The constructor takes an java.awt.geom.AffineTransform object that is used to do all the affine transform calculations that are needed, saving the reference in a protected field for easy but protected access by its subclasses.  The instantiation of the AffineTransform object is left to the subclass because composite painting strategies will want to share the same instance.  

public void paint(Graphics g, Ball host) -- This Template design pattern method sets up AffineTransform object to translate, scale and rotate based on the the ball's current position, radius and velocity.   It then delegates  to two other methods to finish the job, the paintCfg method to finish any further refinements of the affine transform and the paintXfrm method to actually perform the painting.

  public void paint(Graphics g, Ball host) {
    double scale = host.getRadius();
    at.setToTranslation(host.getLocation().x, host.getLocation().y);
    at.scale(scale, scale);
    at.rotate(Math.atan2(host.getVelocity().y, host.getVelocity().x));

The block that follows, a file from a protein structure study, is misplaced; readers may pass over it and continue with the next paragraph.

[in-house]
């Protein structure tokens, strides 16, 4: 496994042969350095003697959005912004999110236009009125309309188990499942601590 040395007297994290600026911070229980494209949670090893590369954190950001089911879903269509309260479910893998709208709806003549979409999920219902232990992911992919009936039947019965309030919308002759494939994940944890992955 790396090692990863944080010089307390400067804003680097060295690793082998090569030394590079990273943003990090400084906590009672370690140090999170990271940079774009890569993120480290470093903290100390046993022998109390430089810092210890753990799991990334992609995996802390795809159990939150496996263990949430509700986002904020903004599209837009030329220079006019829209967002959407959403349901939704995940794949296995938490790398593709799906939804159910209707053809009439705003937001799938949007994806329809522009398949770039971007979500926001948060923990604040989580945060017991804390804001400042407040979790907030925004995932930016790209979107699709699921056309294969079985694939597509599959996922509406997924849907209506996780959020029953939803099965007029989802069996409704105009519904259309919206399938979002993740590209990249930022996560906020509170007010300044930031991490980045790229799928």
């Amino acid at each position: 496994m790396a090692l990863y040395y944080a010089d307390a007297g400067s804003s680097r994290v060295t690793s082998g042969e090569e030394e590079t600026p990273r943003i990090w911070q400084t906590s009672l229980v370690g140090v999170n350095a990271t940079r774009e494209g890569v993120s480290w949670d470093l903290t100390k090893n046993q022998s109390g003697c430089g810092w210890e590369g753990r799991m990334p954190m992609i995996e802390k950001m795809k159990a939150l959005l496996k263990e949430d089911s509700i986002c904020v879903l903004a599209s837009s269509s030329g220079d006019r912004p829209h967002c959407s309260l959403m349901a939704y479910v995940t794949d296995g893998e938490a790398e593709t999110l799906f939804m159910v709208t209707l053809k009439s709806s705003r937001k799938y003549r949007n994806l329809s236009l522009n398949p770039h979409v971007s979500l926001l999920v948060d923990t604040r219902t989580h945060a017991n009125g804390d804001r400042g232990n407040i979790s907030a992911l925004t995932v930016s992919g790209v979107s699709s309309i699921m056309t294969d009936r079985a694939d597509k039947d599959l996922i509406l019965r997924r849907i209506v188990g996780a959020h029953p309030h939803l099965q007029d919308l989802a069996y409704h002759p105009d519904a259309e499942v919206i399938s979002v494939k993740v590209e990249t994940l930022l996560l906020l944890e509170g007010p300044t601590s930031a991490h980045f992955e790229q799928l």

paintCfg(g, host);
    paintXfrm(g, host, at);

The paintCfg method is set to be a concrete no-op that the subclasses may or may not override.  Since APaintStrategy doesn't know what sort of thing is being painted, it has no idea how exactly to apply the affine transform, so the paintXfrm method must remain abstract, forcing the subclasses to implement it.



This class is very similar the SquarePaintStrategy, but abstracts out the java.awt.Shape painting process and provides rotation to orient the shape in the direction of the velocity as well.  It does this by leveraging off of the affine transform services provided by APaintStrategy, thus needing only to provide storage for an arbitrary shape and to implement the paintXfrm method:

  public void paintXfrm(Graphics g, Ball host, AffineTransform at){ 
    ((Graphics2D) g).fill(at.createTransformedShape(shape));

All any subclass of ShapePaintStrategy needs to do is to supply a unit-sized Shape to paint.  

To create shapes, a hierarchy of factories is used to provide services (see the documentation for more specific descriptions):

BallWare Shape Factories

This is actually a design pattern called the Prototype Design Pattern, where prototypes are invariantly defined and then variantly scaled and/or otherwise manipulated for their specific uses.


The only differences between one polygon and another are the points of which they consist.  Hence the PolygonFactory's constructor is a vararg list that takes a set of Points used to construct a java.awt.Polygon instance.